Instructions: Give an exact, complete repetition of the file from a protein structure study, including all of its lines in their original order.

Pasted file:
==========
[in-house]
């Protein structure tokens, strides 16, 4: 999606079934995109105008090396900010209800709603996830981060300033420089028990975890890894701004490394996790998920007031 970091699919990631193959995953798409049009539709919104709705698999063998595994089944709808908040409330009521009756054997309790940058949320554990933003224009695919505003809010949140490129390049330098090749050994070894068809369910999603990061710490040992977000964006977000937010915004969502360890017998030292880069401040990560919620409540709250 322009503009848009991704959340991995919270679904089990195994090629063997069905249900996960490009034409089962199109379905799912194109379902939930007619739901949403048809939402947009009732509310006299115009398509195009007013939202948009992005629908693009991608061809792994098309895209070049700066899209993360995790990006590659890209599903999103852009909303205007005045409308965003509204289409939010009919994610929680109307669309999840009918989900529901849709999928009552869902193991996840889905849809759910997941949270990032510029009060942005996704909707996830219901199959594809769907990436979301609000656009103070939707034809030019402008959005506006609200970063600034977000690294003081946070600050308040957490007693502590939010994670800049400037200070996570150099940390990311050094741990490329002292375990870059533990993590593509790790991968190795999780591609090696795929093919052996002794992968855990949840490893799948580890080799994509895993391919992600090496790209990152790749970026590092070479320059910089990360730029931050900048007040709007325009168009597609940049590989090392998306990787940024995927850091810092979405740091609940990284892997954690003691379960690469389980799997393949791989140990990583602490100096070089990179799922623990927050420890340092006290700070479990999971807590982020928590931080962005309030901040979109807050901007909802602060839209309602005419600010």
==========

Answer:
[in-house]
């Protein structure tokens, strides 16, 4: 999606079934995109105008090396900010209800709603996830981060300033420089028990975890890894701004490394996790998920007031 970091699919990631193959995953798409049009539709919104709705698999063998595994089944709808908040409330009521009756054997309790940058949320554990933003224009695919505003809010949140490129390049330098090749050994070894068809369910999603990061710490040992977000964006977000937010915004969502360890017998030292880069401040990560919620409540709250 322009503009848009991704959340991995919270679904089990195994090629063997069905249900996960490009034409089962199109379905799912194109379902939930007619739901949403048809939402947009009732509310006299115009398509195009007013939202948009992005629908693009991608061809792994098309895209070049700066899209993360995790990006590659890209599903999103852009909303205007005045409308965003509204289409939010009919994610929680109307669309999840009918989900529901849709999928009552869902193991996840889905849809759910997941949270990032510029009060942005996704909707996830219901199959594809769907990436979301609000656009103070939707034809030019402008959005506006609200970063600034977000690294003081946070600050308040957490007693502590939010994670800049400037200070996570150099940390990311050094741990490329002292375990870059533990993590593509790790991968190795999780591609090696795929093919052996002794992968855990949840490893799948580890080799994509895993391919992600090496790209990152790749970026590092070479320059910089990360730029931050900048007040709007325009168009597609940049590989090392998306990787940024995927850091810092979405740091609940990284892997954690003691379960690469389980799997393949791989140990990583602490100096070089990179799922623990927050420890340092006290700070479990999971807590982020928590931080962005309030901040979109807050901007909802602060839209309602005419600010």